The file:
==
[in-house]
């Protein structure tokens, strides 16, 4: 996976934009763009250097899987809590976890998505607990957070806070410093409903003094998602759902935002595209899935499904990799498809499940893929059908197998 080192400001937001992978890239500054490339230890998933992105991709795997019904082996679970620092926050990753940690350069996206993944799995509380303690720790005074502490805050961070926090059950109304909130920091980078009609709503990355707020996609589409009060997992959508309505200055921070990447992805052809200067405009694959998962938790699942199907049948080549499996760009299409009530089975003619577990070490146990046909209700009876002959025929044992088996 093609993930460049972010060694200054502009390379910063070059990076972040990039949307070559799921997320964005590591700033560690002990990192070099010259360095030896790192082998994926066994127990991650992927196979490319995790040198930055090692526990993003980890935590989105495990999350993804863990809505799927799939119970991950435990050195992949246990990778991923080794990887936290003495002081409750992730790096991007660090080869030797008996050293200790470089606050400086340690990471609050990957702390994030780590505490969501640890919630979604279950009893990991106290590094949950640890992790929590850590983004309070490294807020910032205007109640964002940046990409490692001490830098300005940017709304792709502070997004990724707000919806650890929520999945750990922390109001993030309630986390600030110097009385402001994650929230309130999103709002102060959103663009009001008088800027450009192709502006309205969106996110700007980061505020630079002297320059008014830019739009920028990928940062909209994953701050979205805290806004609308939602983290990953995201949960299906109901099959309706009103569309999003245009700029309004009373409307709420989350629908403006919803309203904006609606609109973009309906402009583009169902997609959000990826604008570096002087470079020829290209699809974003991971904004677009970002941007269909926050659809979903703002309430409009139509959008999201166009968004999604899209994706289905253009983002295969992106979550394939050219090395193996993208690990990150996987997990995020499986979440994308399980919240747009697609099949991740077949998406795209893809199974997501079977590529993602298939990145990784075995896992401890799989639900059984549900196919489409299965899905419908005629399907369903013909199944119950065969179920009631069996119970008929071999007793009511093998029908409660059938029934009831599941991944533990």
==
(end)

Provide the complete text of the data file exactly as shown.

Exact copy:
[in-house]
């Protein structure tokens, strides 16, 4: 996976934009763009250097899987809590976890998505607990957070806070410093409903003094998602759902935002595209899935499904990799498809499940893929059908197998 080192400001937001992978890239500054490339230890998933992105991709795997019904082996679970620092926050990753940690350069996206993944799995509380303690720790005074502490805050961070926090059950109304909130920091980078009609709503990355707020996609589409009060997992959508309505200055921070990447992805052809200067405009694959998962938790699942199907049948080549499996760009299409009530089975003619577990070490146990046909209700009876002959025929044992088996 093609993930460049972010060694200054502009390379910063070059990076972040990039949307070559799921997320964005590591700033560690002990990192070099010259360095030896790192082998994926066994127990991650992927196979490319995790040198930055090692526990993003980890935590989105495990999350993804863990809505799927799939119970991950435990050195992949246990990778991923080794990887936290003495002081409750992730790096991007660090080869030797008996050293200790470089606050400086340690990471609050990957702390994030780590505490969501640890919630979604279950009893990991106290590094949950640890992790929590850590983004309070490294807020910032205007109640964002940046990409490692001490830098300005940017709304792709502070997004990724707000919806650890929520999945750990922390109001993030309630986390600030110097009385402001994650929230309130999103709002102060959103663009009001008088800027450009192709502006309205969106996110700007980061505020630079002297320059008014830019739009920028990928940062909209994953701050979205805290806004609308939602983290990953995201949960299906109901099959309706009103569309999003245009700029309004009373409307709420989350629908403006919803309203904006609606609109973009309906402009583009169902997609959000990826604008570096002087470079020829290209699809974003991971904004677009970002941007269909926050659809979903703002309430409009139509959008999201166009968004999604899209994706289905253009983002295969992106979550394939050219090395193996993208690990990150996987997990995020499986979440994308399980919240747009697609099949991740077949998406795209893809199974997501079977590529993602298939990145990784075995896992401890799989639900059984549900196919489409299965899905419908005629399907369903013909199944119950065969179920009631069996119970008929071999007793009511093998029908409660059938029934009831599941991944533990």